First-class Coach: Handling that extra workload

How can you keep your effectiveness when your new structure is giving you twice as many reports to write? Engage everyone, says Miranda

by Miranda Kennett
Last Updated: 24 Oct 2011

Q: Like many others, my company has been restructuring recently. I am a department head and, although our overall headcount has fallen slightly, the new, flatter structure means that the number of my direct reports has almost doubled. How can I maintain my effectiveness?

A: 'Flatter structure' sounds appealing - less hierarchy, fewer levels from top to bottom, so potentially better communication and more opportunities for autonomous work and career advancement. The trouble is that swapping to a shorter vertical line and an extended horizontal one doesn't always work very well, for a number of reasons, of which not having enough time for genuine management activity is predominant.

The late John Harvey-Jones flensed the number of senior reports he inherited as CEO at ICI down to five - which, as he was fond of pointing out, was the size of legendary Greek fighting units. While you may not perceive yourself to be engaged in a war, some of the same elements of success apply, for example, clarity of direction, shared purpose, good communication and trust. Trying to achieve this degree of coherence with more than five or six people reporting to you is, as you have recognised, a very tall order.

The other problem with a flatter structure is that it tends to suggest that all your reports are of an equal level of skill and experience, which is highly unlikely. Each person who reports to you is an individual with his or her own strengths and challenges, and requires separate and individual management attention. Rather as the saying goes in relation to being fair to each of your children, you succeed in treating them all the same by treating each of them differently.

Your high-performing, more experienced reports are likely to want (and need) less time with you and the new structure may allow them more empowerment than previously possible. To establish an appropriate level of self-management with these people it is desirable to agree on the scope of their responsibilities, the matters that need to be escalated to you and the manner and frequency with which you will be kept in the loop on what's happening in their areas. This should preclude you from being accused of micromanaging or your self-managing reports from failing to feed back important information.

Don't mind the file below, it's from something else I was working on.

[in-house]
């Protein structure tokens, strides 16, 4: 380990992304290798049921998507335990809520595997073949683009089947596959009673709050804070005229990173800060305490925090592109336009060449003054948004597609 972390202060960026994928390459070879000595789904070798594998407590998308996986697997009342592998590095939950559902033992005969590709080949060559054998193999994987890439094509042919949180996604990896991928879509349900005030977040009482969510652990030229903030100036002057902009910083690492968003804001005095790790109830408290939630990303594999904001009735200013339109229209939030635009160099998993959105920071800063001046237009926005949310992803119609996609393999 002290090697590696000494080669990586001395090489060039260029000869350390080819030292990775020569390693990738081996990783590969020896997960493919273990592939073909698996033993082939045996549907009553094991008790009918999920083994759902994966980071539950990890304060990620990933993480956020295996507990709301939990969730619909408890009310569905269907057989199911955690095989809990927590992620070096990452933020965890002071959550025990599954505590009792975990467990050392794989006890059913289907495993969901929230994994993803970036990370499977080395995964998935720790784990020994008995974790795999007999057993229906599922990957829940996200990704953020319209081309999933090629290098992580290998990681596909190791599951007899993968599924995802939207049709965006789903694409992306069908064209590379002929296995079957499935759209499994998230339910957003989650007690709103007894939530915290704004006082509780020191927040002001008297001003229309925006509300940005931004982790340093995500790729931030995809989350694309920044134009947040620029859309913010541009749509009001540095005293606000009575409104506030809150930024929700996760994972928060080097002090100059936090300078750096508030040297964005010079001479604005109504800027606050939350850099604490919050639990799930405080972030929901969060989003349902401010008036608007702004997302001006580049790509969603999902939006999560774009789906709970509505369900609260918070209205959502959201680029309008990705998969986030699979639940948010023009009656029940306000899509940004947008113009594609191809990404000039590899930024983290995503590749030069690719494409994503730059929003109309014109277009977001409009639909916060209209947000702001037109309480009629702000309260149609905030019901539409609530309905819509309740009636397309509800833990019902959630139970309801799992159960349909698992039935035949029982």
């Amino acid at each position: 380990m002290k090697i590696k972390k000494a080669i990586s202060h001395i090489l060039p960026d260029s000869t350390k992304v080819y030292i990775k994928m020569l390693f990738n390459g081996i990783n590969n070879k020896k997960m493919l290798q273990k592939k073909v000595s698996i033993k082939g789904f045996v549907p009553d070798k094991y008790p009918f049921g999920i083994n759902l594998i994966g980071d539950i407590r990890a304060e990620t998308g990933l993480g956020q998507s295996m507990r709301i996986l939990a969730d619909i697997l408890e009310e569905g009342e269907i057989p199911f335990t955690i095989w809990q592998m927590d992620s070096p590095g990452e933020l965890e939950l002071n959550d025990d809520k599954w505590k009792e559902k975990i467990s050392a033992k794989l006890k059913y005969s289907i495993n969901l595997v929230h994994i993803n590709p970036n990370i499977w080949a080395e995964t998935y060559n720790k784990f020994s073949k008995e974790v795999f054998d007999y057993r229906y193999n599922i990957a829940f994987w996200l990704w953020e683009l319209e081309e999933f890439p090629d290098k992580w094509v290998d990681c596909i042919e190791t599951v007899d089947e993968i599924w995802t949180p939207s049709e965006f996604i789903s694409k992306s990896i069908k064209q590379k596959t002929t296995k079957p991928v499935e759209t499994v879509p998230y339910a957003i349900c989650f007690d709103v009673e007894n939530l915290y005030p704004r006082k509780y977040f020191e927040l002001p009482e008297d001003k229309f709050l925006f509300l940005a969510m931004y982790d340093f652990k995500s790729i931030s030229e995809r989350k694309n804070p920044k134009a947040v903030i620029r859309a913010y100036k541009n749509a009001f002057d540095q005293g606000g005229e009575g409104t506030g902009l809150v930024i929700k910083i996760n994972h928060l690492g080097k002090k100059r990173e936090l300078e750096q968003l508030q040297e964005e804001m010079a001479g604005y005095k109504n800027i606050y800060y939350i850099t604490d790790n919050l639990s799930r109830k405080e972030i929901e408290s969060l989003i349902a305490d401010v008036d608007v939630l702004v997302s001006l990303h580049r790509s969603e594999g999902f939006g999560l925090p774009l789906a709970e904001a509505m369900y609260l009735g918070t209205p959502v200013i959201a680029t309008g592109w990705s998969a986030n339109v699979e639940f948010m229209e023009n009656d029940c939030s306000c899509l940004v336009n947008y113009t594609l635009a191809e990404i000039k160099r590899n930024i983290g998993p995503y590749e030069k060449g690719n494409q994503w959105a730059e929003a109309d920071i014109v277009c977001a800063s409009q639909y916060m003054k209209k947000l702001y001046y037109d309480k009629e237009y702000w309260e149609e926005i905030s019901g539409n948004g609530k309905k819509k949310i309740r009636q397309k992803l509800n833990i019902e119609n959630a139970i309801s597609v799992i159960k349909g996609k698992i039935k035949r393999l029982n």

Overburdened senior managers tend to fall into the trap of having contact only with self-sufficient reports when something's gone wrong, thus missing out on the more positive contribution such people could be making to their organisation, for example, in terms of innovation or in building culture and values. To avoid this, it is important you also convey that you are happy to be involved on those occasions when they need a sounding board for something or when they need an additional source of ideas. In this way, you will be their coach, recognising that the work and talent is theirs and that your role is to encourage them to keep performing at a high level.

The people who are likely to take up more of your management time are the ones who are newer to their jobs, those who are under-performing and those who oversee problem areas of the organisation. Here your role is to increase their self-sufficiency without exposing your team to challenges they are ill equipped to handle. This is another aspect of your role of manager as coach. By discussing and agreeing goals and exploring individuals' ideas on how to achieve them, you will gain an understanding of how able they are to complete their tasks. And by reviewing outcomes on a regular basis, you will be able to monitor the progress that will lead to greater autonomy for that person and less involvement from you. Where there's a lack of progress, you will have the evidence you need to remove or redeploy that person.

Another common mistake senior managers make is to hold regular, long meetings with all their reports together. These meetings are often the least effective and most resented, as the content and manner of delivery is boring to all except the person speaking, and the contribution of some more introverted participants is drowned out by more loquacious attendees showing off their achievements. Instead, when you do get the group together, it should be to engage everyone in solving problems, explore development options or for when you have important information to convey. Routine reporting can be done in other, more effective ways.

Miranda Kennett is an independent coach. If you have a problem you'd like her to tackle, email:

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